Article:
The word dramatic is overused, but a jump from 32 million single people to 105 million of us is truly dramatic.
#3 On New Year's Day in 1960, the birth control method that became so popular that it is known simply as "The Pill," was not yet available. Still, it took until 1972 and a Supreme Court decision in order to make the pill widely and legally available to single women.
The decade earned it with sex, drugs, and rock and roll, and big-time advances in civil rights, women's rights, and more. Here are just a few of the ways that life in 1960 was stunningly different – and by that I mean far worse – than it is today.
#1 In the ways they were viewed by others, single people were savaged.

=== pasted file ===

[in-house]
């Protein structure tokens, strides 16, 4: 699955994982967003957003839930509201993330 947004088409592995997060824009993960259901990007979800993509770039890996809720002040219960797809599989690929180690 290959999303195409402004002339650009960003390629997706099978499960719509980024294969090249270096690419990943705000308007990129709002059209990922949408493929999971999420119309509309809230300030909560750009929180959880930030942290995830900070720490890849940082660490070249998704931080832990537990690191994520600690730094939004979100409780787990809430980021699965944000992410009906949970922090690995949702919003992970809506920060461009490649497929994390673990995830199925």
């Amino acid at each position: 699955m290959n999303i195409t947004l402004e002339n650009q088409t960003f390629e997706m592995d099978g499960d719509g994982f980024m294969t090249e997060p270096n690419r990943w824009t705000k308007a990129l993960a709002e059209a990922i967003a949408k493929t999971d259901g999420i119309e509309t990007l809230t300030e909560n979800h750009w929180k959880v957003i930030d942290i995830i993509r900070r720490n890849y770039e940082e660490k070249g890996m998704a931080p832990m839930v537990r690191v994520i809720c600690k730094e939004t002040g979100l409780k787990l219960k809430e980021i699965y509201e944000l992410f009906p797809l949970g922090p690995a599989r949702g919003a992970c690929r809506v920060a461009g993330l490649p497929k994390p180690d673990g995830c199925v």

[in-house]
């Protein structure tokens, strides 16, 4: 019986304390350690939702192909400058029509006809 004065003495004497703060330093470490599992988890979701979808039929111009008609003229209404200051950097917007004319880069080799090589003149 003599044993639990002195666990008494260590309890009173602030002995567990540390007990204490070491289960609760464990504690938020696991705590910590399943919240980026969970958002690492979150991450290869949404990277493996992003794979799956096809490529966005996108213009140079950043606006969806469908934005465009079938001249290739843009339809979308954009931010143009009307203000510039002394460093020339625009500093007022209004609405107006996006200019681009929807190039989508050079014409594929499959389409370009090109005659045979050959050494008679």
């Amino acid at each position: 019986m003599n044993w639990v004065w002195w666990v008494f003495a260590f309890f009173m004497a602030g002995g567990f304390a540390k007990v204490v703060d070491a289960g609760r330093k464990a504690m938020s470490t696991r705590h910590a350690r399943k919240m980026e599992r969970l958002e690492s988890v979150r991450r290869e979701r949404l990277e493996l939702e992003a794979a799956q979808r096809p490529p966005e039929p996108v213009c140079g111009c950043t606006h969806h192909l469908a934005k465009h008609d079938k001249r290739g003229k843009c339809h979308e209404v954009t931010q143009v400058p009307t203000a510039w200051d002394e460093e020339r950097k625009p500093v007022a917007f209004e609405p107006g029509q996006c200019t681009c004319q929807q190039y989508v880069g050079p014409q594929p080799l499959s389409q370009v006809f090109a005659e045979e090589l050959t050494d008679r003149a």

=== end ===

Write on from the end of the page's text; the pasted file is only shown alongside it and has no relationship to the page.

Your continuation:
By 2012, 22 out of every 100 kids lived with a single mom, and only half of those moms had ever been married. If you aren't living in with a mommy and daddy who are married then society would like you to believe something is wrong with you.This unusual courtship ritual had a standard format.Step one: invite your date home to meet your parents.Looking back, Americans credit—or blame—the pill with unleashing the sexual revolution of the 1960s and 1970s.The pill is widely believed to have loosened sexual mores, including the double standard that sanctioned premarital sex for men but not for women.#4 This is what life was like for women in their early 30s in 1960: nearly 80 percent of them did lived in a family in which the parents were married, the dad worked, and the mom stayed home. But seeing the rise of broken families with children growing up with one parent as a sign of progress isn't a logical conclusion.